The $180-million man seemed to be struggling with the pressure of carrying the Yankees lineup in the absence of Alex Rodriguez. Once Rodriguez returned to the Yankee lineup three weeks ago to bat behind Teixeira, it’s been a pick-your-poison type scenario for opposing pitchers.
Of all the great tandems that have been featured in Yankee lineups over the years, this one could rival that of the original M&M boys, Maris and Mantle in the early '60s, and that of Ruth and Gherig in the '20s.
Rodriguez and Teixeira seem to feed off of each other’s success and have carried the Yanks to a 17-5 mark since his return, and back in first place in the AL East since the final day of the 2006 season.
Someone had to take the fall for the Rockies' 18-28 start, and after dropping three in a row to the division-leading Dodgers at home, manager Clint Hurdle got the axe.
In eight years, Hurdle recorded just one winning season, 2007 when the Rockies won 21 of their last 22 games en route to the World Series He was no longer able to inspire his players and it was showing up on the field. Former rookie sensation Troy Tulowitzki is hitting just .227, and all-star third baseman Garrett Atkins is hitting a putrid .195.
Hurdle wasn’t helped out any by the offseason trade of Matt Holliday to the Athletics, and he lost ace Jeff Francis to a shoulder injury before the season even began.
Hurdle was given quite the long leash and is the only manager to record losing records in each of his first five seasons and not be let go. One executive described Hurdle’s tenure as “22 great games (referring to the end of 2007) and that was the only highlight.”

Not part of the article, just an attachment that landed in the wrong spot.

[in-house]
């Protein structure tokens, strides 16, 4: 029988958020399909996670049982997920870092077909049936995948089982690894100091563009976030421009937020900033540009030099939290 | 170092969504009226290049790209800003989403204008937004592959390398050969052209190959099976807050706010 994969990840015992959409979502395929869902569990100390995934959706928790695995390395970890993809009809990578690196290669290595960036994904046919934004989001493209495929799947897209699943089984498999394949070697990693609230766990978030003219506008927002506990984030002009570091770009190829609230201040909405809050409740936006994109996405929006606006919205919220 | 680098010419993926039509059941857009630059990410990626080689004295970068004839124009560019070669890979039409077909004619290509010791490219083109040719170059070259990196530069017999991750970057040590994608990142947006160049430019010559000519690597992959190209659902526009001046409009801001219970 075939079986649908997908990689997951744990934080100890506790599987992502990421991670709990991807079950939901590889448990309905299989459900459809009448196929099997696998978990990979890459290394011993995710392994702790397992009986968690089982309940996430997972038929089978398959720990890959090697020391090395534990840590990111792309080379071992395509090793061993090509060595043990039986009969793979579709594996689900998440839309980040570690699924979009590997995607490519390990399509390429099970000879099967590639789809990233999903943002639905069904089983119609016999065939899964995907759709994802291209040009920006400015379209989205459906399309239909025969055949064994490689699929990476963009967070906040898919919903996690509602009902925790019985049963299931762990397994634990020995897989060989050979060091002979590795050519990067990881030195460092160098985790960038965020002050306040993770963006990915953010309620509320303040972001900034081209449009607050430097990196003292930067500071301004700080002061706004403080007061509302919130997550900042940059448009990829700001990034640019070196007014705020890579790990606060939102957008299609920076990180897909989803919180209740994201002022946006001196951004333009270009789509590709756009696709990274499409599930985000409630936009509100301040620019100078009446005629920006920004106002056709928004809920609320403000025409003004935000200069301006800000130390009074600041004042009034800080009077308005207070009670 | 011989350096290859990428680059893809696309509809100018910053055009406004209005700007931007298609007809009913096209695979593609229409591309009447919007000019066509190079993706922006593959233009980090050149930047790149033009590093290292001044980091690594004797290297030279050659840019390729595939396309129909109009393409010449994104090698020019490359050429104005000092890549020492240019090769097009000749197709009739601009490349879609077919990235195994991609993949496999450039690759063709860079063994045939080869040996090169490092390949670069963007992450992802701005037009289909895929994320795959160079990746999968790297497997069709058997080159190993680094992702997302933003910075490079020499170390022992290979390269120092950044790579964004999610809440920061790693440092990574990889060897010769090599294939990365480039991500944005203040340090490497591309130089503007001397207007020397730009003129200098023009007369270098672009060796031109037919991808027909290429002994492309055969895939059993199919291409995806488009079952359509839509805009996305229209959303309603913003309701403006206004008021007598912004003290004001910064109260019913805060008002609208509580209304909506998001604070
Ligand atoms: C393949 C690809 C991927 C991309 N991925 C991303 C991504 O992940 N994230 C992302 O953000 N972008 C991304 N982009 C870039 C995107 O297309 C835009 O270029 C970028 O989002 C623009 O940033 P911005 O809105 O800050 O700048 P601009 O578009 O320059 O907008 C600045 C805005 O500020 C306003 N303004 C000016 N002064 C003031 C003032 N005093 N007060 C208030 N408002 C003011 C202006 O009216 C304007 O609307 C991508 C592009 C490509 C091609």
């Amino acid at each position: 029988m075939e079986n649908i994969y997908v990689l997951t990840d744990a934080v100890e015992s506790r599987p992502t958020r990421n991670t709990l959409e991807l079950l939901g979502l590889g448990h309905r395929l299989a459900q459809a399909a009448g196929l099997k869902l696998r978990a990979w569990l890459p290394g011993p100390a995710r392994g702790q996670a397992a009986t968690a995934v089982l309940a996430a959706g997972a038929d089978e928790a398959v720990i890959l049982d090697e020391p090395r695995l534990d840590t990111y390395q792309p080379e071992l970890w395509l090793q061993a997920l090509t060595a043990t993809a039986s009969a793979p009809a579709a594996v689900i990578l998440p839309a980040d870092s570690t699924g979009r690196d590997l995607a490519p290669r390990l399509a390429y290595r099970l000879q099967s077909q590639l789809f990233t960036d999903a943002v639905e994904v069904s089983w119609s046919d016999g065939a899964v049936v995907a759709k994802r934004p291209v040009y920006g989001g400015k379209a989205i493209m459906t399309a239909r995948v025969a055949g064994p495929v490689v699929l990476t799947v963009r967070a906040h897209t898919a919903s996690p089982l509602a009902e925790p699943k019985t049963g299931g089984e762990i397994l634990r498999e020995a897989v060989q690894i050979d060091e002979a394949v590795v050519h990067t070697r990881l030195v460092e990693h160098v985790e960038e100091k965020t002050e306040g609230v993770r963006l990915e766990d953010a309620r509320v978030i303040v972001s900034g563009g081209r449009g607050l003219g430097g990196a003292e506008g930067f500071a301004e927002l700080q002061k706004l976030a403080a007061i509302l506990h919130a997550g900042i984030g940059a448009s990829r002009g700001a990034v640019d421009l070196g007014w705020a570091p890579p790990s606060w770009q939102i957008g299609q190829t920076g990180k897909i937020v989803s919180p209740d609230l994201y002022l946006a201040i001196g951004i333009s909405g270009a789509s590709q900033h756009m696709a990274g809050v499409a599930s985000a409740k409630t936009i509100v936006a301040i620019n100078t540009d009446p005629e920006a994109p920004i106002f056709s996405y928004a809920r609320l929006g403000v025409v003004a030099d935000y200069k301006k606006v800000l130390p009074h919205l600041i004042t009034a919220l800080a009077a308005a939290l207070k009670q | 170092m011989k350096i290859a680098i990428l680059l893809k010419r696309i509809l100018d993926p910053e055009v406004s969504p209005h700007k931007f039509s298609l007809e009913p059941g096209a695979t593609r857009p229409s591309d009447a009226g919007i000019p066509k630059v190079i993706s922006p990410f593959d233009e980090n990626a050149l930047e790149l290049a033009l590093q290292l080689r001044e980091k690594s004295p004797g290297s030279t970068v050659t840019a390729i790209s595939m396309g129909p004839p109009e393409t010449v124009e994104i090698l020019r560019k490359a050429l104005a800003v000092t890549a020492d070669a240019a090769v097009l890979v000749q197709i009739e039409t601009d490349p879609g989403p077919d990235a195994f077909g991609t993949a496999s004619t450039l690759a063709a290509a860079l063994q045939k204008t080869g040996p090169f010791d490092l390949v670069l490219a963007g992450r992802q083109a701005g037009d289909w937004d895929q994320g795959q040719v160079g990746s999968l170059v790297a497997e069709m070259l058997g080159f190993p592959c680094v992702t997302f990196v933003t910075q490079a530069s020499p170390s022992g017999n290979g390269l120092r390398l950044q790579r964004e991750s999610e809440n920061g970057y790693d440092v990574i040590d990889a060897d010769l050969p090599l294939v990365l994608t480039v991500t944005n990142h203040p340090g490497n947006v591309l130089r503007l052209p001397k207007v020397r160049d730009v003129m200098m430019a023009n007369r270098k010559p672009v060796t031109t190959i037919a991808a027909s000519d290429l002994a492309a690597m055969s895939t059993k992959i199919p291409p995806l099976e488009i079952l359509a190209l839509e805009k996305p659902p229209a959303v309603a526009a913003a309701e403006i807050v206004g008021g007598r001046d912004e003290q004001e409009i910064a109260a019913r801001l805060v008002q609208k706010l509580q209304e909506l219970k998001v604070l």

AL Player of the week: Luke Scott, OF, Baltimore Orioles
Overshadowed by the debut of Weiters, Scott quietly had the best offensive week in the AL. Scott hit .444 (8-for-18), with six home runs, and 14 RBI, including back-to-back multi-home run games on Friday and Saturday against the Tigers. The Orioles have ridden Scott’s hot bat to seven wins in their last nine games.
AL Pitcher of the Week: David Price, SP, Tampa Bay Rays
The aforementioned No. 1 pick struck out 17 in nine innings, including 11 in 5 2/3 innings against the Twins on Saturday. Price picked up the victory and looked even more dominating than his 2007 ALCS-self when he picked up a victory and closed out Game 7 against the Red Sox.
NL Player of the Week: Ryan Howard, First Base, Philadelphia Phillies
Howard finally broke out this week going 8-for-24 with four home runs and 10 RBI, including a grand slam in a five-RBI game Saturday against the Nationals. Howard is now hitting .265 with 14 home runs and 40 RBI for the season.
NL Pitcher of the Week: Yovani Gallardo, SP, Milwaukee Brewers
Given the roll of replacing departed ace CC Sabathia, Gallardo has yet to disappoint. Gallardo is 5-2 with a 3.18 ERA and 65 strikeouts in 65 innings pitched. Last week, Gallardo threw eight innings of two-hit shutout baseball against the Cardinals, and finished the week with 15 strikeouts in 13 1/3 innings pitched.
Harlan Green-Taub is a contributor for How Bout Them Mets and can be reached at firstname.lastname@example.org.